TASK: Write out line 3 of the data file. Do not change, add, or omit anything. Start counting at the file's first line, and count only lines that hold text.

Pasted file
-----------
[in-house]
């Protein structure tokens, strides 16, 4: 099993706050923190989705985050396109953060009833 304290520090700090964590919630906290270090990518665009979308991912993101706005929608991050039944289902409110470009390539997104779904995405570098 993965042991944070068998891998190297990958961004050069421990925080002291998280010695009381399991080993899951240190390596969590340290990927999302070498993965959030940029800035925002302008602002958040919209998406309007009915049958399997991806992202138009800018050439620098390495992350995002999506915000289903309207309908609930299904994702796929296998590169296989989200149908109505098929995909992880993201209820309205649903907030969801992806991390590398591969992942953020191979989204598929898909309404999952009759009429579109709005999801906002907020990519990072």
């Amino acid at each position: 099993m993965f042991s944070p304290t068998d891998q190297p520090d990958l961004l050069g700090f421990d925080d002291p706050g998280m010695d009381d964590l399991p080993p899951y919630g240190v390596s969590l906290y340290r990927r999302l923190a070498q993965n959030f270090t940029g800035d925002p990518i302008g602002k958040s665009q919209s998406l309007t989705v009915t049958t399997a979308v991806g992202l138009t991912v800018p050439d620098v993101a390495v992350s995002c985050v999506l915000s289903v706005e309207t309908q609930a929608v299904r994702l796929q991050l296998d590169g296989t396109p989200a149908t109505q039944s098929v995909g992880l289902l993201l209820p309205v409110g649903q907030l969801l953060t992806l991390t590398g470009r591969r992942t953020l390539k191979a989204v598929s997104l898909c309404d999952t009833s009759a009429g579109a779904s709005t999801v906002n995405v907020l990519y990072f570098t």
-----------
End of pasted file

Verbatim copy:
């Amino acid at each position: 099993m993965f042991s944070p304290t068998d891998q190297p520090d990958l961004l050069g700090f421990d925080d002291p706050g998280m010695d009381d964590l399991p080993p899951y919630g240190v390596s969590l906290y340290r990927r999302l923190a070498q993965n959030f270090t940029g800035d925002p990518i302008g602002k958040s665009q919209s998406l309007t989705v009915t049958t399997a979308v991806g992202l138009t991912v800018p050439d620098v993101a390495v992350s995002c985050v999506l915000s289903v706005e309207t309908q609930a929608v299904r994702l796929q991050l296998d590169g296989t396109p989200a149908t109505q039944s098929v995909g992880l289902l993201l209820p309205v409110g649903q907030l969801l953060t992806l991390t590398g470009r591969r992942t953020l390539k191979a989204v598929s997104l898909c309404d999952t009833s009759a009429g579109a779904s709005t999801v906002n995405v907020l990519y990072f570098t």